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LI Fishing Report

November 8, 2019

 Where did this year go? The good news is we have one more great month left. November has turned into one of the best fishing months of the season. You can catch everything from blackfish to striped bass to bluefin tuna.  
Until the water temps really begin to drop blackfish will be located in shallow water. Blackfish is the one fish that seems to feed best when the current isn’t really strong. In fact, slack tide is a great time to catch these fish. It will also allow you to go with a lighter lead. Once the tide begins to slow down I will reach for a setup that has a 2 or 3 ounce blackfish jig on the end of it. This jig looks like a flattened bucktail. I will use a small whole green crab or a half of a larger one. I can assure you fishing with these jig heads becomes very addictive. I find that I catch way more blackfish on jigs than I do with a sinker and a few hooks. There are plenty of bridges along the south shore of Long Island that hold a good amount of blackfish.
It’s jigging season. This is the time of year where the jig bite gets insane. I know a lot of fishermen that like to troll for bass. I’m not one of them. I’m a run and gun guy.  I’m always willing to go out Moriches Inlet and come back in through Fire Island Inlet or vice versa. I always have my binoculars within reach. You would be amazed at how many times I was about to call it a day until I would spot a blitz through the lenses of my binoculars. They can see much further than you may think. When it comes to jigging keep it simple. It’s hard to beat a 6 ounce diamond jig. Personally I like the jigs without the tubes. I let my jig hit the bottom and then I will reel up about three quarters of the way and do it all over again. This style of fishing will help prevent you from catching dogfish. If the fish are feeding on the top it’s hard to beat a 6” pearl colored Tsunami swim shad.  Cast into the blitz and let it sink for a few seconds, then reel it in without stopping. As long as there are no bluefish around your swim shad may last the entire day if you are only catching bass. I have a gut feeling we are going to see a really good bluefish bite. If you are like me the bigger they are the better. I love fighting double digit bluefish on light gear. I have a separate “Plano box” just for bluefish. The gear is old and cheap. You won’t find any treble hooks on those lures. Bluefish in the fall are not picky. They will hit just about anything. I suggest you carry a de-hooker anytime you think you might catch bluefish.
I can’t talk about bass and bluefish without mentioning albies and bonitos. These are a favorite among those that fly fish. Land these fish on the fly and you should pat yourself on the back. What makes these fish such a challenge is speed. They are the ultimate run and gun species. If you aren’t a fly guy make sure you have a light setup that you can cast a far distance. These fish are easily spooked. They both have great eyesight so keep all terminal tackle to a minimum.  As long as your lure is kept below the surface you will never be able to reel too fast.  As far as eating these types of tuna I suggest you throw the albies back and enjoy some bonito.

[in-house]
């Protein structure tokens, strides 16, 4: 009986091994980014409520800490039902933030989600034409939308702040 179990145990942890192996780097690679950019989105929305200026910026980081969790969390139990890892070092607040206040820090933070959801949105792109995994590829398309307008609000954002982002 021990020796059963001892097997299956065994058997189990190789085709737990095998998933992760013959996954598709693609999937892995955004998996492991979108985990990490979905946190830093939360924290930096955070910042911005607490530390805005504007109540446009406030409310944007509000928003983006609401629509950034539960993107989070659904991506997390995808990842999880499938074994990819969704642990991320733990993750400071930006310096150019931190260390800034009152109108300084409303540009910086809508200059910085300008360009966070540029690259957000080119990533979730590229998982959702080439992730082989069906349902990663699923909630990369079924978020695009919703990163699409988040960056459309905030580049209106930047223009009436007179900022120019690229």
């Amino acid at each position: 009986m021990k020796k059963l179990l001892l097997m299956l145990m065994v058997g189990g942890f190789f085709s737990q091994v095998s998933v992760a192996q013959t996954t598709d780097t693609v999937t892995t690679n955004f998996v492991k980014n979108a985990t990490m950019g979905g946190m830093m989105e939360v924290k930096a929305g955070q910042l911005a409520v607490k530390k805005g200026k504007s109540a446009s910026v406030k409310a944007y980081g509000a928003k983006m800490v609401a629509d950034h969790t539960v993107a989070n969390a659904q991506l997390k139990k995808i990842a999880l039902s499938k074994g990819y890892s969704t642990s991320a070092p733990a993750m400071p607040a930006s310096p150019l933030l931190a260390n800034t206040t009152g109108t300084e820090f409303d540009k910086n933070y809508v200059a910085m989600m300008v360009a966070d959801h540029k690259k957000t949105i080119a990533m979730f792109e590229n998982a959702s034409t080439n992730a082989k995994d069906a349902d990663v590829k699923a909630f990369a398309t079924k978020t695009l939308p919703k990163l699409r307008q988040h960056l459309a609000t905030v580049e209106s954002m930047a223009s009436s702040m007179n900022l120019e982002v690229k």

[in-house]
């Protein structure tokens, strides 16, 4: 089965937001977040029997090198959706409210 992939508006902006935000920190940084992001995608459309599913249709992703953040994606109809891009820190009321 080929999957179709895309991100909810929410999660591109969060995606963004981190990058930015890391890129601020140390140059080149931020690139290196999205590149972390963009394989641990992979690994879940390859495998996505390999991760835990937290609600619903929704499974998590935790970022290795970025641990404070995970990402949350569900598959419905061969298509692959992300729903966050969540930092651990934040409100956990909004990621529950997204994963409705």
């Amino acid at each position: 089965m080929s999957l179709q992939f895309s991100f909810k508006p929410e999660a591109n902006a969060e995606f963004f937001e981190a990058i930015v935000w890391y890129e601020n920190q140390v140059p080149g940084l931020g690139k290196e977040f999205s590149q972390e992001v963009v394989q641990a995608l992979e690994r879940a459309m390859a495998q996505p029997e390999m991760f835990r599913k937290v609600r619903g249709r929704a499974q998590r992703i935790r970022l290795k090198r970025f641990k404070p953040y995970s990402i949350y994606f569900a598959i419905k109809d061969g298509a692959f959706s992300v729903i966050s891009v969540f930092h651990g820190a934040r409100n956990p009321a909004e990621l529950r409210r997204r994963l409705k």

I discussed it last month and I will talk about it again in this column. There are a lot of bluefin tuna that show up in large numbers in shallow waters. I have seen these fish at the Fire Island Reef in the month of November. Here is my game plan when it comes to chasing these fish in the fall. It’s not easy to find the weather to chase these fish down. Leave your trolling gear at home. Just like albies and bonitos,          are caught running and gunning. There are two types of lures you should have with you. A popper with beefed up hooks and something that resembles a sand eel (RonZ). I have seen firsthand what a big tuna can do to a hook. Make sure your gear is up to par. You are going to be heartbroken if you lose your dream fish to a bent hook or a mangled swivel. Just because you make the perfect cast it doesn’t mean that you are going to hook up. During the fall these fish don’t seem to feed the way they do in the spring and summer. They can be very picky. You need to be lucky and find them on a day that they are feeding. I will usually target them when it’s a flat day. The bass fishing usually tends to be off on calm days. So it’s nice to have an alternative. A sunny day will allow you to see birds diving at the water which will lead you to the tuna.
During November most seabass and porgies have moved off into deeper water. Get yourself a couple of Capt. Seagull charts and fill your cooler up with seabass and porgies. I don’t like the taste of ling however if you do you should have no problem catching them while fishing on some deep wrecks.
A few thoughts about next year. It looks like the bass season may be shortened. There is a good chance that the season will not open until May 1st. The season may also close on November 30th. However, I do believe that catch and release will stay in place during any closed periods. Look for a new size limit of 35 inches and above. I have my fingers crossed that we will see great things to come as far as weakfish go. I have never seen so many “summer weaks” in the bay. The overwhelming majority are too big to be eaten by bass and bluefish. In a year or two, we may see some big spring time weakfish caught.  It’s going to be hard to beat the bluefin tuna bite that I witnessed this past year. Once these fish arrived in late May they settled in and were here through the entire summer. Overall I can hope and pray for a fishing year like 2019. Fingers crossed for a healthy and a fish filled 2020.

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